The debate over human rights has been pushed, yet again, into deeply inhumane territory. The most prominent indicator of this push is the way the pro-abortion movement’s most extreme advocates have turned their guns on the most vulnerable of the unborn. As if merely being unborn is not vulnerable enough, babies with developmental challenges have found themselves increasingly under attack by a faction within the pro-abortion movement that has decided parental convenience or fulfillment of similarly arbitrary metrics trump the human right to exist.
Opinion pieces are routinely run in The Atlantic to the Washington Post advocating for the abortion of children with Down syndrome. The push to snuff out the lives of children with developmental challenges, however, is not coming merely from op-ed writers, but from mainstream figures in academia and culture.
On May 9, famed atheist author Richard Dawkins proved this. In an interview with columnist and media personality Brendan O’Connor, Dawkins addressed comments he had made in 2014, in which the British zoologist called giving birth to babies with Down syndrome “immoral”. O’Connor, himself the father of a child with Down syndrome, pushed Dawkins on whether he still held to his former stance. While Dawkins walked back his comment as “a bit too strong”, his next words didn’t particularly alleviate any concerns as to his functioning humanity:
“The amount of suffering in the world probably does not go down, but probably does go up compared to another child who does not have Down syndrome… You probably would increase the amount of happiness in the world more by having another child instead.”
Dawkins hedged his statement by admitting “I don’t know for certain.” While his deeply abhorrent and ableist rhetoric may not fit into the Western model, he might have found ideological kinship in places like Kenya, where a mother with an epileptic child was told she was “cursed” because of her son’s disability—a beyond obvious similarity to Dawkins’ “logic.” When modern Western thinkers are finding themselves in line with anachronistic, anti-science, and barbaric tribal superstitions, something has gone terribly wrong. When mainstream scientific figures like Richard Dawkins are using “happiness” as a metric for human viability, we have absolutely lost the plot.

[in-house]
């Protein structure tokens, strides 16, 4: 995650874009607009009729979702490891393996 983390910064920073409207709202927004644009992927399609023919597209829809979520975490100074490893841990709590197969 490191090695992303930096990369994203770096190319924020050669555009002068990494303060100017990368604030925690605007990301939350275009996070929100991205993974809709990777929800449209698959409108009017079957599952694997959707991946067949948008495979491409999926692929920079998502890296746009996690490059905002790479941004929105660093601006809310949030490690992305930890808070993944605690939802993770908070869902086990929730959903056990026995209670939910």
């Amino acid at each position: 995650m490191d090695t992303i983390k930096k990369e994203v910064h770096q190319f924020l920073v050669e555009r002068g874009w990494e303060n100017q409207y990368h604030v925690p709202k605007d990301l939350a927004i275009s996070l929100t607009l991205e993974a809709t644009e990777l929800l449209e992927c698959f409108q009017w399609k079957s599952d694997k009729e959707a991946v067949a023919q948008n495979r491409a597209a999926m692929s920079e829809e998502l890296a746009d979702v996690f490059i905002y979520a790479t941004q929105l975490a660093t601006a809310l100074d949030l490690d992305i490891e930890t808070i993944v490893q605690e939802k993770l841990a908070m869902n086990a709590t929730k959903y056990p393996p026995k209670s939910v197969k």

Cognitive psychologist Steven Pinker hit on the difficulty of accepting Dawkins’ premise in a 1997 NYT article: “we approach a slippery slope that ends in the disposal of inconvenient people or in grotesque deliberations on the value of individual lives.” Figures like Dawkins have begun those grotesque deliberations in truly sickening fashion; and, true to form, have started with the most vulnerable of us—innocent children incapable of defending themselves against the wiles of rabid intellectual ableists. The value of human life cannot be predicated on the “amount of happiness” that life provides. Such a qualification leads us to dismiss the rights of those who “fail” to meet that arbitrary, subjective standard of happiness.
This dismissal is a callback to the darkest moments of our species and the tribalism that plagues our million-year history. Our modern public discourse has been infected by barbaric ideas that should have disappeared long ago; we are dangerously close to accepting a utilitarian standard of the value of life, thereby discarding any principles that may have fueled our desire to create a freer society. We ought to be angry that the principle foundational to civilization is being traded for the brutal discrimination of utilitarianism. We cannot build a great society atop the bodies of the “inconvenient.” They are our fellow humans, deserving of every right pertaining thereto. Allowing the humanity of cognitively challenged infants to be discarded is not only an irredeemable evil, but a harbinger of far worse setbacks in the quest for human flourishing; if we even know what “human” means anymore.
The views expressed in this article are the opinion of the author and do not necessarily reflect those of Lone Conservative staff.